15 Aug 2016
Kiwi pre-school kids and toddlers need protection from tooth decay. Use these simple tips from dental experts to stop cavities in your childrens teeth
Not only adults but also children can be affected by tooth decay and cavities – and from a very early age. So to reduce the likelihood of later treatments and unexpected costs, keep your kids smiles happy and healthy by making sure you keep their teeth properly cleaned and flossed.
We typically think of our children always having strong, healthy teeth, but recent reports are highlighting the incidence of tooth decay is occurring at an earlier age than ever before. International and local research is now revealing children developing cavities in their primary teeth from ages 2 and up, according to USA’s National Institute of Dental and Craniofacial Research
Concerning for parents, the National Institute’s research indicates 42% of US children ages 2 to 11 years now develop a cavity in their primary (AKA milk or baby) teeth. The New Zealand surveys have also identified that more than 40% of 2-4-year-olds are also not being seen by a dental professional, and 44% of 5-year-olds have at least one decayed, missing or filled tooth.
Problematically, although free dental care is available for children up to 18 years and dental decay remains an irreversible disease here in New Zealand, many parents do not see oral health as a priority, only taking their children to a dentist in an emergency.
Important Tips for Toddler Teeth
Although they eventually fall out, baby teeth are important - helping your child bite and chew food, and speak clearly. These first teeth also save space for the permanent teeth and help guide them into place. Children will eventually want to brush their own teeth, but afterwards you should brush your child’s teeth a second time to ensure they are thoroughly cleaned, as most aren’t capable of brushing them effectively on their own until they are 8 years or older.
Gently clean and floss your child's teeth twice daily (early in the morning and before bed) from 1 year – although avoid fluoride toothpaste until toddlers are capable of spitting it out without swallowing it.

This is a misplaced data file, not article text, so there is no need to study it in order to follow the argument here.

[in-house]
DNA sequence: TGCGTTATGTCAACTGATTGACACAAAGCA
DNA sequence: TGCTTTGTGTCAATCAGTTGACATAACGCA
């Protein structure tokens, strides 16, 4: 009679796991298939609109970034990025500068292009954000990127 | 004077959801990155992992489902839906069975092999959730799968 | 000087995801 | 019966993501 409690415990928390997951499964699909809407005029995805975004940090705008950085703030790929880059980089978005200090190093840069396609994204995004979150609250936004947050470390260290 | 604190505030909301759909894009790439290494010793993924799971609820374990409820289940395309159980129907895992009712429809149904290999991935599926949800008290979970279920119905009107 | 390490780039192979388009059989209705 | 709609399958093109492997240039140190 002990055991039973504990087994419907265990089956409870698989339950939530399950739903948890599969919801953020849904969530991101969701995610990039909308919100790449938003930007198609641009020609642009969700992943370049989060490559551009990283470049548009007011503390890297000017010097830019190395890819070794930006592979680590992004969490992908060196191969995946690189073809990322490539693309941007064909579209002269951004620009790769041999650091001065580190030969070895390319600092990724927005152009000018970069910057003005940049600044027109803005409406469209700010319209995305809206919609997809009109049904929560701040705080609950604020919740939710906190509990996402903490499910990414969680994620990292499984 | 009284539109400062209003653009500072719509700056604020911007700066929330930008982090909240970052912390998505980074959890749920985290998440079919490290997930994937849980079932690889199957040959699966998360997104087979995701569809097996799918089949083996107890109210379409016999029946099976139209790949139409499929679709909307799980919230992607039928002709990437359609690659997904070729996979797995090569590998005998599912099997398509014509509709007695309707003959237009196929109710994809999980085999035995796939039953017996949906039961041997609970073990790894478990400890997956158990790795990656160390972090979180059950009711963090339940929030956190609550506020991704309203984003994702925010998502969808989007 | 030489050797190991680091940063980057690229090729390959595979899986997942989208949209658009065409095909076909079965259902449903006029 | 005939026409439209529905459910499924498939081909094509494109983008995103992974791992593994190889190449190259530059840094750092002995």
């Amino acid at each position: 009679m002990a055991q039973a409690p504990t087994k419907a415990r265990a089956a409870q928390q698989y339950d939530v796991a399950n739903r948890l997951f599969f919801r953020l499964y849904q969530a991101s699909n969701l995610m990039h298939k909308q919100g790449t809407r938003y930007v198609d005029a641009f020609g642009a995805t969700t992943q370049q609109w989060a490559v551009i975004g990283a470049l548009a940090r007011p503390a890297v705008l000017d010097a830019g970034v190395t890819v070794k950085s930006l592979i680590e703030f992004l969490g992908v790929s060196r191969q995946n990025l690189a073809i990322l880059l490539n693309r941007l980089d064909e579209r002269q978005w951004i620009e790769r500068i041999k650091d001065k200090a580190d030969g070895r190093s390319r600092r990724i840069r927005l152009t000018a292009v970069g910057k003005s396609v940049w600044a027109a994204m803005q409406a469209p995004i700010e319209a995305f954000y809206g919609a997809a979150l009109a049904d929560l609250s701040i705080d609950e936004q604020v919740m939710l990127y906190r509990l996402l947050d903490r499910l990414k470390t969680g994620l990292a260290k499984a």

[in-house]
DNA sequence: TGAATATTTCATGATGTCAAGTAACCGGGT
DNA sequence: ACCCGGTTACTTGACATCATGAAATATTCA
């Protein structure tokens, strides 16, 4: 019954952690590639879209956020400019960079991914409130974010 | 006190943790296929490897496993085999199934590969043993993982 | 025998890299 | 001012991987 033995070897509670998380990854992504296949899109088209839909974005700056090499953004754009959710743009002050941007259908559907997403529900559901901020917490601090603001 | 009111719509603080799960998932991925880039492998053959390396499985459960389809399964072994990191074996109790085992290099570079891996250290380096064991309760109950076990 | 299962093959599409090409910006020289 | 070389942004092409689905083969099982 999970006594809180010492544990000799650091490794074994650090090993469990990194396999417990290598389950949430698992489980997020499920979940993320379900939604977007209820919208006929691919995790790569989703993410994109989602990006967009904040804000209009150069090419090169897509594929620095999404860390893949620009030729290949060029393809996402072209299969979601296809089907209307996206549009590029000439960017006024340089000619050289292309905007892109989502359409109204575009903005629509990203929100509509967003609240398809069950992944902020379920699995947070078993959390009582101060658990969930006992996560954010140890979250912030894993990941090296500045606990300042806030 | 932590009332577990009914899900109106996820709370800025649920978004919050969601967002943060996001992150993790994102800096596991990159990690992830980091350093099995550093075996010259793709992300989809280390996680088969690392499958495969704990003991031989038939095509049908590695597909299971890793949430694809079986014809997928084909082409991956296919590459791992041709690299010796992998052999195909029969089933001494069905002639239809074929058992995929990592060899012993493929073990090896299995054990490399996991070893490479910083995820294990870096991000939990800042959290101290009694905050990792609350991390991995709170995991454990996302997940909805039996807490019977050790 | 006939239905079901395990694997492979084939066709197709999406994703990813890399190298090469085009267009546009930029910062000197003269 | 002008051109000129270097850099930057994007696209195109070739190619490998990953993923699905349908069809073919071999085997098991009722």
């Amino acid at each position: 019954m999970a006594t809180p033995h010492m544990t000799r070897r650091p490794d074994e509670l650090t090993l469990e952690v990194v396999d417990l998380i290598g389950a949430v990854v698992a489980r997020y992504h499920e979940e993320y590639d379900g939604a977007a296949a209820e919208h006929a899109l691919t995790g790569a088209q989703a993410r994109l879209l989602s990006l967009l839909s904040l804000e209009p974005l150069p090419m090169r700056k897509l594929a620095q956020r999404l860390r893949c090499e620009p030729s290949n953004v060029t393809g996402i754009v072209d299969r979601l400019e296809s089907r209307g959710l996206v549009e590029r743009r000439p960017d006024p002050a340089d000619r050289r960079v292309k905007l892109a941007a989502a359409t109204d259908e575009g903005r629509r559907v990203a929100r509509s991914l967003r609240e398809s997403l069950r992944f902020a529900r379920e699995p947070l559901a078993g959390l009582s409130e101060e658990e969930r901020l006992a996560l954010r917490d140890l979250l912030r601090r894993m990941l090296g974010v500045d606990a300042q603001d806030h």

At some point, your child will want to brush his or her own teeth. It is important for children to learn to brush and it's great to give your child a turn, but afterwards, you should always brush your child’s teeth a second time. Most children won’t be able to effectively brush their teeth on their own until they are about 8 years old.
Don’t forget to check your child’s teeth regularly to detect dental decay. To do this, check for chalky white spots or lines on the tooth near the gum line by lifting back the lips. If there are signs of decay, take your child for a check-up. Free dental care is available and checks are recommended from 9 months old (or before their first birthday).
Early Childhood Caries can be caused by regular sticky sugary foods and drinks. Avoid sugary foods between meals, (they are best eaten only at mealtimes) and encourage your children to drink water during and at the end of meals to rinse any remaining sugars in the mouth.
Treating Tooth Decay in Toddlers
Unfortunately, if your child does develop tooth decay or cavities, dental work will be required to prevent the bacteria from spreading - either fillings to correct smaller cavities or a full crown if the damage is significant.
Decayed teeth may require extraction to prevent the bacteria causing the secondary (adult) teeth developing abnormally. Pitting or staining in the secondary (adult) teeth can occur if the decay is severe in primary teeth.
It’s important to develop good long-term oral hygiene and health habits, beginning with your child’s baby teeth. Although your toddlers teeth are temporary and will fall out, it’s important to pay them care and attention. Ensure your children are protected from cavities at an early age.
The habits you start early for your child's baby and adult teeth are important. Although your toddler's teeth will fall out, don’t ignore their care.
For a healthy smile throughout their lifetime, make sure your children’s teeth are protected from cavities at an early age. Contact us now to discuss your children's dental health and how we can help.
Posted by Andrea